This course is designed to provide a hands-on experience to the student for gaining insight into the world of data for building models; and for providing a glimpse into the practical power of the world of numbers. These models are relevant for some of the needs and challenges of India. A significant portion of the learning process is based on open e-books that are highly interactive and that transfer knowledge into practice. This course aims to seamlessly blend theory and practice where often practical knowledge precedes theoretical insights. Additionally, the project and application oriented hands on learning process would introduce the joys and advantages of working cohesively and productively in groups to relate mathematics to real world problems.
Objective & Expected Outcomes
Learning mathematics by connecting it to real life problems linked to society.
Extending blackboard teaching to solve practical problems using mathematics.
Triggering analytical thinking.
Encourage experimentation and hands-on projects mode of learning.
Appreciation of role of data, learn how to collect data and analyze it.
Correlate real world observations with the theoretical knowledge.
Mathematical analysis of data for simple quantitative inference.
The allocation of lectures is approximate and will have review sessions to make 14+2 weeks.
Themes & Sub-themes
I. Numbers (6 lectures)
- Prime numbers
- Interesting properties of prime numbers without proofs
- Ramanujan's work on the Prime Number Theorem
- Euclid's division algorithm
- Mathematical illustration through intuitive examples
- Visualisation through tiling analogy
- Encryption and Prime numbers
- Gentle introduction of 2 x 2 matrices
Constructing the RSA Algorithm
- Ramanujan's work
- Implementations of RSA algorithms
- Other methods of encryption
II. Data and patterns (6 lectures)
- Historical perspective and importance of data
- Kepler's law for planetary orbits from Tycho Brahe's astronomical observation
- Ramanujan's work on Prime numbers through data
- Data collection techniques
- Formulation of problem – goals, targets
- Methods to collect data – questionnaire, observations, recording, etc.
- How much of data is enough for the given problem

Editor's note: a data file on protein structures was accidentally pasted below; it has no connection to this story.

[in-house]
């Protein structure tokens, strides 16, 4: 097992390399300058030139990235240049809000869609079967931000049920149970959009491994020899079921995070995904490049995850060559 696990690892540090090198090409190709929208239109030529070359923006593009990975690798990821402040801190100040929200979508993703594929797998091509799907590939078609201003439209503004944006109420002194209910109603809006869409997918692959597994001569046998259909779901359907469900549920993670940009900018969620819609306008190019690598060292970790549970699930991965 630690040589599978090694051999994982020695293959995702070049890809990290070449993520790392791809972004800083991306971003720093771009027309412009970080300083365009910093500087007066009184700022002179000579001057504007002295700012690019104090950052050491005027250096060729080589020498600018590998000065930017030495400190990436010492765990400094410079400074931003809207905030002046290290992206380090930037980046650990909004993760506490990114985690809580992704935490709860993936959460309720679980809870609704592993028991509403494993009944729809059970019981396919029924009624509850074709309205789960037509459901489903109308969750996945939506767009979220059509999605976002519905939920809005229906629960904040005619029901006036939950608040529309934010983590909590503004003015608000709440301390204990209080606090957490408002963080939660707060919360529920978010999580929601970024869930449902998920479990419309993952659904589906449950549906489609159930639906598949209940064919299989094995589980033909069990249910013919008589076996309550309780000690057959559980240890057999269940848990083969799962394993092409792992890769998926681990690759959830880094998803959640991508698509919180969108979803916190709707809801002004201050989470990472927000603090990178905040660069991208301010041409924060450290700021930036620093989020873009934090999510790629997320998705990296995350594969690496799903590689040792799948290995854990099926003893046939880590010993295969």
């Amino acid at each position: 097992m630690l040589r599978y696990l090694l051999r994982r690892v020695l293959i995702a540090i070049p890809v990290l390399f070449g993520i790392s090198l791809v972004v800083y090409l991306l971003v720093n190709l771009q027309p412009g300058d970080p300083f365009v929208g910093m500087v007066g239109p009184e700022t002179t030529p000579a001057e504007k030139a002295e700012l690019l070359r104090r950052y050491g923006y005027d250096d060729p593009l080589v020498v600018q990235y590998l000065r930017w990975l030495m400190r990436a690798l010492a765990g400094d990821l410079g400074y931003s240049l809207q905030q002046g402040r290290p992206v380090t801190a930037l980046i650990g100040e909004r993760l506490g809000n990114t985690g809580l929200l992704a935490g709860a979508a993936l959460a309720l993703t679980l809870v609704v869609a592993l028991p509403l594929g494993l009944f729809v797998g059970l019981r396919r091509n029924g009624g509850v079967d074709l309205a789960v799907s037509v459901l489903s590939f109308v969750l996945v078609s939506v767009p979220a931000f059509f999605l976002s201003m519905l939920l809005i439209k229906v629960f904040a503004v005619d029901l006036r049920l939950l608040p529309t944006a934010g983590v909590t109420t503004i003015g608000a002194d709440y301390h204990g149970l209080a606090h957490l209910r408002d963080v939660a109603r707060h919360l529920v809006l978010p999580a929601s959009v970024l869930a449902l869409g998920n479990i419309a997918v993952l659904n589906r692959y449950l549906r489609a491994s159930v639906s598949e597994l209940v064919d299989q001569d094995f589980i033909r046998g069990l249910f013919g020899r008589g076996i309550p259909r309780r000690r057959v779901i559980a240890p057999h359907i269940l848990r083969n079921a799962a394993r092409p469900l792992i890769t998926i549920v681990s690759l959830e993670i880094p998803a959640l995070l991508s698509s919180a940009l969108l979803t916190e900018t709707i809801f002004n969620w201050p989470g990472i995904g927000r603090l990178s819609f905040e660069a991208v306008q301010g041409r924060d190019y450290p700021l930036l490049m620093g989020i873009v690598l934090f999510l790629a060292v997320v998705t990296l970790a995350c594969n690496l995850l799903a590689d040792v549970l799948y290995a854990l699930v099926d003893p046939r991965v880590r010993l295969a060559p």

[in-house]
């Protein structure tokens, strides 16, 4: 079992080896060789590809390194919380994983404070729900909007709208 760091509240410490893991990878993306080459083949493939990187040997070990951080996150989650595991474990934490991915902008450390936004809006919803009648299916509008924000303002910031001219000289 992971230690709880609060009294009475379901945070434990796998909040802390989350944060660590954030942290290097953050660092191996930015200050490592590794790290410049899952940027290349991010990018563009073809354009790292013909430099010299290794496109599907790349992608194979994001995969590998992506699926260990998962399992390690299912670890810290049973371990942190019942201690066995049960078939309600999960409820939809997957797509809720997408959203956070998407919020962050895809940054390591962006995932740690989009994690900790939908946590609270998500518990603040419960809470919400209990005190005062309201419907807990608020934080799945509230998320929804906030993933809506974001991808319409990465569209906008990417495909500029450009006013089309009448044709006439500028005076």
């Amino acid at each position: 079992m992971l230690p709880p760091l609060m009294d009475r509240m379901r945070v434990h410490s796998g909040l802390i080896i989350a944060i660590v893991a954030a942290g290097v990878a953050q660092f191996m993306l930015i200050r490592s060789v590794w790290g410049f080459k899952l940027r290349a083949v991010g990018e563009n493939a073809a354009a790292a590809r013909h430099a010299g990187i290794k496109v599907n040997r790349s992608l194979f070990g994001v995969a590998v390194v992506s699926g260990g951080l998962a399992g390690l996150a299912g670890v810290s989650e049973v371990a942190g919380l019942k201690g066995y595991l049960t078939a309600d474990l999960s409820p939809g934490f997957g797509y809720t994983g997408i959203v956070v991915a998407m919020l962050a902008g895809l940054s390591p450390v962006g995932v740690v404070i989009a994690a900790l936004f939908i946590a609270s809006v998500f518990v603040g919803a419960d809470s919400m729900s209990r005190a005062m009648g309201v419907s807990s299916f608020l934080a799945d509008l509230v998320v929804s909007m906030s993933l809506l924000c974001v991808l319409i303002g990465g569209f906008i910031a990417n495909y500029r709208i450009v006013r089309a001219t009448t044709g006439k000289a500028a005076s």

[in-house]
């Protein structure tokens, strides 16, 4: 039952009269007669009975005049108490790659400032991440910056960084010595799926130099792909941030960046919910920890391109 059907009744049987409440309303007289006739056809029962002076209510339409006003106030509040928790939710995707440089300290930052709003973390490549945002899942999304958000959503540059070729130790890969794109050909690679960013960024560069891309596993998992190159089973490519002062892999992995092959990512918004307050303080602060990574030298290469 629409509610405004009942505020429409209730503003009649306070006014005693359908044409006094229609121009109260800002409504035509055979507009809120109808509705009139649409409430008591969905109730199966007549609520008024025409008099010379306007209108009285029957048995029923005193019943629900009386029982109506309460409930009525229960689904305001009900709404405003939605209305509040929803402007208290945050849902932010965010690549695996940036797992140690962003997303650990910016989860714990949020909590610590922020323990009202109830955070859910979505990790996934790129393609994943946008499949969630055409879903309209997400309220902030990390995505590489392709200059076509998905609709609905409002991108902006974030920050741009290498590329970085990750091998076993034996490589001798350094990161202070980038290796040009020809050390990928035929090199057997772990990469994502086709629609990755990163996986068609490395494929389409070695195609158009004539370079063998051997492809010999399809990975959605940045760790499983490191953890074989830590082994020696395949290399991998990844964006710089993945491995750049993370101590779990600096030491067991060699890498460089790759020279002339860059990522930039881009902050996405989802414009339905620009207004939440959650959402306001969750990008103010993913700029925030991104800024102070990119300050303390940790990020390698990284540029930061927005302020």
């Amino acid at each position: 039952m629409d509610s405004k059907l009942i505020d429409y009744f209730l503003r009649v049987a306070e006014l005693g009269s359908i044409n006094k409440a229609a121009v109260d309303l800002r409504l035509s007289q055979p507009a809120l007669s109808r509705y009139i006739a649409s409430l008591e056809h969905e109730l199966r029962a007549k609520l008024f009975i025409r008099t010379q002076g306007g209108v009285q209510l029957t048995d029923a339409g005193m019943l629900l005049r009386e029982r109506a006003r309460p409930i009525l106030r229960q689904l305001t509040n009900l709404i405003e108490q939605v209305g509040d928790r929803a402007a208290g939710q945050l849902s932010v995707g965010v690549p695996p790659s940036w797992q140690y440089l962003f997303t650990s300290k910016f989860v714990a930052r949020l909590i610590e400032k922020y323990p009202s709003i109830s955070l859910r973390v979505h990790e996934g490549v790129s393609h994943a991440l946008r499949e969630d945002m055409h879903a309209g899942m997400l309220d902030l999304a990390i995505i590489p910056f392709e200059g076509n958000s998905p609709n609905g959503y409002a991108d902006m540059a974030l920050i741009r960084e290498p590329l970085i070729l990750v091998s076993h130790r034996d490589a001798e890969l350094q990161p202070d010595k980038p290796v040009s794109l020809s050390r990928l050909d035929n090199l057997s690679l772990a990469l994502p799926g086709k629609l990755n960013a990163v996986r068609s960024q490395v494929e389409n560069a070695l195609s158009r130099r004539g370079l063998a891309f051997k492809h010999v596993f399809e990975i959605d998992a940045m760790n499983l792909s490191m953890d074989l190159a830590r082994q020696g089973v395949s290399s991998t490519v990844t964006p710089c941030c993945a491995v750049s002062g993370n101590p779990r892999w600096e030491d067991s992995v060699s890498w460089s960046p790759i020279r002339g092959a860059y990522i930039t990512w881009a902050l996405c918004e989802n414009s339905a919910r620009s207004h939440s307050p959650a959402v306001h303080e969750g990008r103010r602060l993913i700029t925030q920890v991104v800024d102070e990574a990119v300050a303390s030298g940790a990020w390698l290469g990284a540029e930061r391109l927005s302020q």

- Population and sample
- Collecting and organising data in various situations through practical methods, from the
internet and from other sources.
- Use of spreadsheets for practical work related to the above concepts.
III. Statistics (8 lectures)
- Organisation of data
- Frequency table
- Visualisation of data
- Pictorially displaying data: dot plots, bar graphs, line graphs, pie charts
- Misinterpretation of data by distorting the figures: Scaling and axis manipulation,
Line graphs and cropping
- Analysis of data
- Mean, median, mode, variance, standard deviation.
- Histogram, skewed distribution
- Comparing two distributions
- Statistical analysis of daily life data
- Statistical analysis of stock market data
- Statistical analysis of weather data
- Statistical analysis of data for better governance
IV. Probability (4 lectures)
- Interpreting probability, Sample Space, Events
- Understanding the tossing of a coin and throwing of dice for large number of trials Probability in a situation where there are equally-likely outcomes
- Probability of two independent events
V. Project Themes
- Compute probabilities from insufficient information
- Validity of computed probability
Suggestive Project Projects
- Berlinghoff, W. P., Grant, K. E., & Skrien, D. (2001). A Mathematics Sampler:
Topics for the Liberal Arts (4 ed.). Ardsley House.
- Maki, D. P. (2006). Mathematical Modeling and Computer Simulation (1 ed.). Thomsons Brooke Cole.
- Parks, H. M. (2007). A Mathematical View of Our World (1 ed.). Thomsons Brooks Cole.
- Staszkow, R., & Bradshaw, R. (2004). The Mathematical Palette (3 ed.). Thomsons Brooks Cole.
- Tannenbaum, P. (2010). Excursions in Modern Mathematics. Pearson.
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